Five Burning Questions with First Daughter Suite Star Caissie Levy
November 4th, 2015
by Josh Ferri
Caissie Levy has a set of pipes that has stopped many a Broadway musical including Hair (Sheila), Les Miserables (Fantine), Ghost (Molly), and Wicked (Elphaba). She can currently be found off-Broadway in The Public Theater’s production of Michael John LaChiusa’s The First Daughter Suite. Levy stars as both Julie Nixon and Patti Davis in this historical fiction musical about famed first ladies and their relationships with their daughters.
Below, BroadwayBox talks with Caissie Levy about playing badass Patti Davis (Reagan’s daughter), what it takes to sustain a long Broadway run, and how Bette Midler influenced her sound.
1. What would your tell-all memoir be called, and what chapter would have us all scandalized?
My memoir would be called Caisse Levy: Confessions of a Canadian Jewess Invading New York City, and the scandalous part would probably be the high school years—I got into some trouble those fun five years.
2. I like how badass Patti Davis is; what’s the most badass thing about Caissie Levy?
The older I get and the longer I’m in the business, the less shit I take—and I say that with love. I love this business and I’ve had amazing experiences but I’m old enough now and experienced enough now to know what I’m willing to do and what I’m not willing to do.
3. It’s so exciting to have a First Daughter Suite cast recording, and that excitement leads to a two-part question: first, what LaChiusa album have you completely worn out?
See What I Wanna See—so good. I just love all of it; I hit play and let it go.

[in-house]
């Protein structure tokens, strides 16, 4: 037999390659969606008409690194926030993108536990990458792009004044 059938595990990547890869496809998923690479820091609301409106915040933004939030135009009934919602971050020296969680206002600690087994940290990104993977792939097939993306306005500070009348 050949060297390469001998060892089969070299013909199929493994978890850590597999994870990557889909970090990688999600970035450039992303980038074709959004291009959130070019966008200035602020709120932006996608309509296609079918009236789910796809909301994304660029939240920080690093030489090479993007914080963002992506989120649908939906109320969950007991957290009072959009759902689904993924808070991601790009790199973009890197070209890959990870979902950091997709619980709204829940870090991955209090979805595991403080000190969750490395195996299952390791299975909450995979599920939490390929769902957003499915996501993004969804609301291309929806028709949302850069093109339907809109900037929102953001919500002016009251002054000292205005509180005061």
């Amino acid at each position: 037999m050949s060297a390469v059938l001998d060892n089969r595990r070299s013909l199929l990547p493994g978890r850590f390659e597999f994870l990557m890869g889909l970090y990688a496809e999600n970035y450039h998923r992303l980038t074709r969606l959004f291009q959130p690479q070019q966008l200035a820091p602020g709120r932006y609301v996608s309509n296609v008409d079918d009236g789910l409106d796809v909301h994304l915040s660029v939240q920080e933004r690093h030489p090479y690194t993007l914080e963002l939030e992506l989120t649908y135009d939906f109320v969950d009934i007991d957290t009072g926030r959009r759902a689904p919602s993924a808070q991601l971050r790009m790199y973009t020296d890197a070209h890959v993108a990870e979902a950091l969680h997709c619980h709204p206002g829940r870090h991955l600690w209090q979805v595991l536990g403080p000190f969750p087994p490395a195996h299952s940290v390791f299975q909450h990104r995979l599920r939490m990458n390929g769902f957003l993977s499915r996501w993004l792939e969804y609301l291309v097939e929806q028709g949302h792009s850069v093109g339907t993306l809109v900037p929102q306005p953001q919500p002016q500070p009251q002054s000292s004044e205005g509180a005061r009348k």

Part two: were you as upset as I was that there’s no Les Miz revival cast album?
Oh yeah, that was a bummer. I realize they have so many recordings of so many casts over the years, but all of us were hoping to maybe get a crack at it, so it’s a bit sad that it never happened.
4. Whose voice did you idolize growing up?
Bette Midler was a very early influence for me. I always loved her tone and interpretation of song. You could always hear emotion through her singing—you still can. I love that she wasn't about perfection in every phrase; she was about emotion in every phrase. There’s so much character in her voice and so much great storytelling that comes through her singing. As far as musical theatre actors go, she was an early influence; Faith Prince was too actually. The recording of Falsettos was one of the first musicals I listened to. My parents saw it in New York and brought the cassette tapes home. She is just perfection on that album.
5. What’s your key to sustaining a long run, both physically and mentally/emotionally?
I think it changes slightly with every run as you get to know the role and the show—you feel it out as you go. But the consistent thing for me over the years has been sleep. I need a lot of sleep when I’m doing eight-shows-a-week and singing that much. And mentally, connection time with my friends and family—that really contributes to the way you get on stage and give everything you have for a performance. Earlier in my career, I was worse at that. I was laser focused about the show but my emotional health suffered in those years. Now as I’ve settled into my career a bit, I think I’m better at balancing living the life that's required for vocal stamina and physical health and spending time with friends that fill you up emotionally. It's a tough one, and I think a lot people in our world struggle with it. It's a balance you have to find every day.
Head downtown to The Public Theater before November 22 to see Caissie Levy in ‘The First Daughter Suite’.